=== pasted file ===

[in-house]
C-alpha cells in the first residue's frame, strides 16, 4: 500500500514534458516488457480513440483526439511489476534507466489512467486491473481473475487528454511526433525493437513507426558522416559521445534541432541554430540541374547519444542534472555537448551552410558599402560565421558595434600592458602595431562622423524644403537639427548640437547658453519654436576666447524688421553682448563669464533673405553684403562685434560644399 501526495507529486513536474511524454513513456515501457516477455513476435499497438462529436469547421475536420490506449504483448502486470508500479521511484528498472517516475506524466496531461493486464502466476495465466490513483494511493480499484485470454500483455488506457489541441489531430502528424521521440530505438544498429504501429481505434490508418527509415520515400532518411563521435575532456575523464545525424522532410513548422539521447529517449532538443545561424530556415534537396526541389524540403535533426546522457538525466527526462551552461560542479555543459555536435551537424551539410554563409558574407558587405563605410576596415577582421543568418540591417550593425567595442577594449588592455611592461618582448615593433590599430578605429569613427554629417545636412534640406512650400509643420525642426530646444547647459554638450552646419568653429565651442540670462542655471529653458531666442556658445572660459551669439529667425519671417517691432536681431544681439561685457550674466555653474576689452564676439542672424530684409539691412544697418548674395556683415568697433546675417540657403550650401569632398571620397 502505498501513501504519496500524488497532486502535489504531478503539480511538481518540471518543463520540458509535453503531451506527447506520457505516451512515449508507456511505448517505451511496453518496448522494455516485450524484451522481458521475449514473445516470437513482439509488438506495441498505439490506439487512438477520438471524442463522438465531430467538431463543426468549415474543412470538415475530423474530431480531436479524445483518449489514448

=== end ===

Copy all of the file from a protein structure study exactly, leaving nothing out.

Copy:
[in-house]
C-alpha cells in the first residue's frame, strides 16, 4: 500500500514534458516488457480513440483526439511489476534507466489512467486491473481473475487528454511526433525493437513507426558522416559521445534541432541554430540541374547519444542534472555537448551552410558599402560565421558595434600592458602595431562622423524644403537639427548640437547658453519654436576666447524688421553682448563669464533673405553684403562685434560644399 501526495507529486513536474511524454513513456515501457516477455513476435499497438462529436469547421475536420490506449504483448502486470508500479521511484528498472517516475506524466496531461493486464502466476495465466490513483494511493480499484485470454500483455488506457489541441489531430502528424521521440530505438544498429504501429481505434490508418527509415520515400532518411563521435575532456575523464545525424522532410513548422539521447529517449532538443545561424530556415534537396526541389524540403535533426546522457538525466527526462551552461560542479555543459555536435551537424551539410554563409558574407558587405563605410576596415577582421543568418540591417550593425567595442577594449588592455611592461618582448615593433590599430578605429569613427554629417545636412534640406512650400509643420525642426530646444547647459554638450552646419568653429565651442540670462542655471529653458531666442556658445572660459551669439529667425519671417517691432536681431544681439561685457550674466555653474576689452564676439542672424530684409539691412544697418548674395556683415568697433546675417540657403550650401569632398571620397 502505498501513501504519496500524488497532486502535489504531478503539480511538481518540471518543463520540458509535453503531451506527447506520457505516451512515449508507456511505448517505451511496453518496448522494455516485450524484451522481458521475449514473445516470437513482439509488438506495441498505439490506439487512438477520438471524442463522438465531430467538431463543426468549415474543412470538415475530423474530431480531436479524445483518449489514448